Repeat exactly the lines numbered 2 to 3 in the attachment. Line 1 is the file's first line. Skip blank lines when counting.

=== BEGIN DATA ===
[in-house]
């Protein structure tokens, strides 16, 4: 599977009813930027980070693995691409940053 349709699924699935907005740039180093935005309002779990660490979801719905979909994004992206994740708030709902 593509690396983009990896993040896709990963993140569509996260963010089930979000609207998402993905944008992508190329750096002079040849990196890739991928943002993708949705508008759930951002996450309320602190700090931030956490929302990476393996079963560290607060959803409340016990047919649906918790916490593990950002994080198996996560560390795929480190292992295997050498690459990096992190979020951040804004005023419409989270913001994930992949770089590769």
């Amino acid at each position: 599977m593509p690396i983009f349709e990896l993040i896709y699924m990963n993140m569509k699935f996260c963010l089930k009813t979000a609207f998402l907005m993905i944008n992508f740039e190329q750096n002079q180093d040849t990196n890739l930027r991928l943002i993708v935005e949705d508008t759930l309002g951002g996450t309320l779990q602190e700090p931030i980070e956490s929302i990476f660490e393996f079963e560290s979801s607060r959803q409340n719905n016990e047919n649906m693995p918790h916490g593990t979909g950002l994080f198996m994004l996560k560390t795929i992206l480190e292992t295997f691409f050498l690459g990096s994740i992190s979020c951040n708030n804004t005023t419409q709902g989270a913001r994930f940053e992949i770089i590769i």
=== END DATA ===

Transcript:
């Protein structure tokens, strides 16, 4: 599977009813930027980070693995691409940053 349709699924699935907005740039180093935005309002779990660490979801719905979909994004992206994740708030709902 593509690396983009990896993040896709990963993140569509996260963010089930979000609207998402993905944008992508190329750096002079040849990196890739991928943002993708949705508008759930951002996450309320602190700090931030956490929302990476393996079963560290607060959803409340016990047919649906918790916490593990950002994080198996996560560390795929480190292992295997050498690459990096992190979020951040804004005023419409989270913001994930992949770089590769």
């Amino acid at each position: 599977m593509p690396i983009f349709e990896l993040i896709y699924m990963n993140m569509k699935f996260c963010l089930k009813t979000a609207f998402l907005m993905i944008n992508f740039e190329q750096n002079q180093d040849t990196n890739l930027r991928l943002i993708v935005e949705d508008t759930l309002g951002g996450t309320l779990q602190e700090p931030i980070e956490s929302i990476f660490e393996f079963e560290s979801s607060r959803q409340n719905n016990e047919n649906m693995p918790h916490g593990t979909g950002l994080f198996m994004l996560k560390t795929i992206l480190e292992t295997f691409f050498l690459g990096s994740i992190s979020c951040n708030n804004t005023t419409q709902g989270a913001r994930f940053e992949i770089i590769i």